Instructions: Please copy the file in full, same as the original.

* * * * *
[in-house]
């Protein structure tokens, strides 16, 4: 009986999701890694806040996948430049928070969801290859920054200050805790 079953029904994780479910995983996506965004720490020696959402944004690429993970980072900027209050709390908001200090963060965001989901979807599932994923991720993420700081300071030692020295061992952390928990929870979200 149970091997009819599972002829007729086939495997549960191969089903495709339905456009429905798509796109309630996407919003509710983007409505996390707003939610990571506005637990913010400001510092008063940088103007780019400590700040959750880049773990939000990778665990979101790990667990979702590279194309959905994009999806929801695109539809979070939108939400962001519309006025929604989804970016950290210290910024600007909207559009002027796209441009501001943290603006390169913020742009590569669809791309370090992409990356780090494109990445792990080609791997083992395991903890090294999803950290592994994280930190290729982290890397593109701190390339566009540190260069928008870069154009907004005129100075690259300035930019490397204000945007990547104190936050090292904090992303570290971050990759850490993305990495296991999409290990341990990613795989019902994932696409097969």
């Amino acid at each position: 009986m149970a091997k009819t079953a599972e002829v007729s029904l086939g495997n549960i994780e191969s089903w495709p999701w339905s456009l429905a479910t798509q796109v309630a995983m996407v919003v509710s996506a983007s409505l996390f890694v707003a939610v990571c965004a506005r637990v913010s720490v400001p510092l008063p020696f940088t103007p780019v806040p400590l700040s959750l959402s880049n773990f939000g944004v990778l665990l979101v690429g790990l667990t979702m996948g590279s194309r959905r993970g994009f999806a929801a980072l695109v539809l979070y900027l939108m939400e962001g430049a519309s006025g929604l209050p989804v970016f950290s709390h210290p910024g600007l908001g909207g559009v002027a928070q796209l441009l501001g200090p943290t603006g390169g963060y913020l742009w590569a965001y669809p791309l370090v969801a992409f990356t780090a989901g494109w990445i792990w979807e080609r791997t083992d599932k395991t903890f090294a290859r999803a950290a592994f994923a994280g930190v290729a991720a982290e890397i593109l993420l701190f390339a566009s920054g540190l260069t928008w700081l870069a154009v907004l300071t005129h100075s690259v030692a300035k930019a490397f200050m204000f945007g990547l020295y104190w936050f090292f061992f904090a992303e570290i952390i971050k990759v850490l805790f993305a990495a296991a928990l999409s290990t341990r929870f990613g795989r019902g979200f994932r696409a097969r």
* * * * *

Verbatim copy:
[in-house]
């Protein structure tokens, strides 16, 4: 009986999701890694806040996948430049928070969801290859920054200050805790 079953029904994780479910995983996506965004720490020696959402944004690429993970980072900027209050709390908001200090963060965001989901979807599932994923991720993420700081300071030692020295061992952390928990929870979200 149970091997009819599972002829007729086939495997549960191969089903495709339905456009429905798509796109309630996407919003509710983007409505996390707003939610990571506005637990913010400001510092008063940088103007780019400590700040959750880049773990939000990778665990979101790990667990979702590279194309959905994009999806929801695109539809979070939108939400962001519309006025929604989804970016950290210290910024600007909207559009002027796209441009501001943290603006390169913020742009590569669809791309370090992409990356780090494109990445792990080609791997083992395991903890090294999803950290592994994280930190290729982290890397593109701190390339566009540190260069928008870069154009907004005129100075690259300035930019490397204000945007990547104190936050090292904090992303570290971050990759850490993305990495296991999409290990341990990613795989019902994932696409097969």
């Amino acid at each position: 009986m149970a091997k009819t079953a599972e002829v007729s029904l086939g495997n549960i994780e191969s089903w495709p999701w339905s456009l429905a479910t798509q796109v309630a995983m996407v919003v509710s996506a983007s409505l996390f890694v707003a939610v990571c965004a506005r637990v913010s720490v400001p510092l008063p020696f940088t103007p780019v806040p400590l700040s959750l959402s880049n773990f939000g944004v990778l665990l979101v690429g790990l667990t979702m996948g590279s194309r959905r993970g994009f999806a929801a980072l695109v539809l979070y900027l939108m939400e962001g430049a519309s006025g929604l209050p989804v970016f950290s709390h210290p910024g600007l908001g909207g559009v002027a928070q796209l441009l501001g200090p943290t603006g390169g963060y913020l742009w590569a965001y669809p791309l370090v969801a992409f990356t780090a989901g494109w990445i792990w979807e080609r791997t083992d599932k395991t903890f090294a290859r999803a950290a592994f994923a994280g930190v290729a991720a982290e890397i593109l993420l701190f390339a566009s920054g540190l260069t928008w700081l870069a154009v907004l300071t005129h100075s690259v030692a300035k930019a490397f200050m204000f945007g990547l020295y104190w936050f090292f061992f904090a992303e570290i952390i971050k990759v850490l805790f993305a990495a296991a928990l999409s290990t341990r929870f990613g795989r019902g979200f994932r696409a097969r």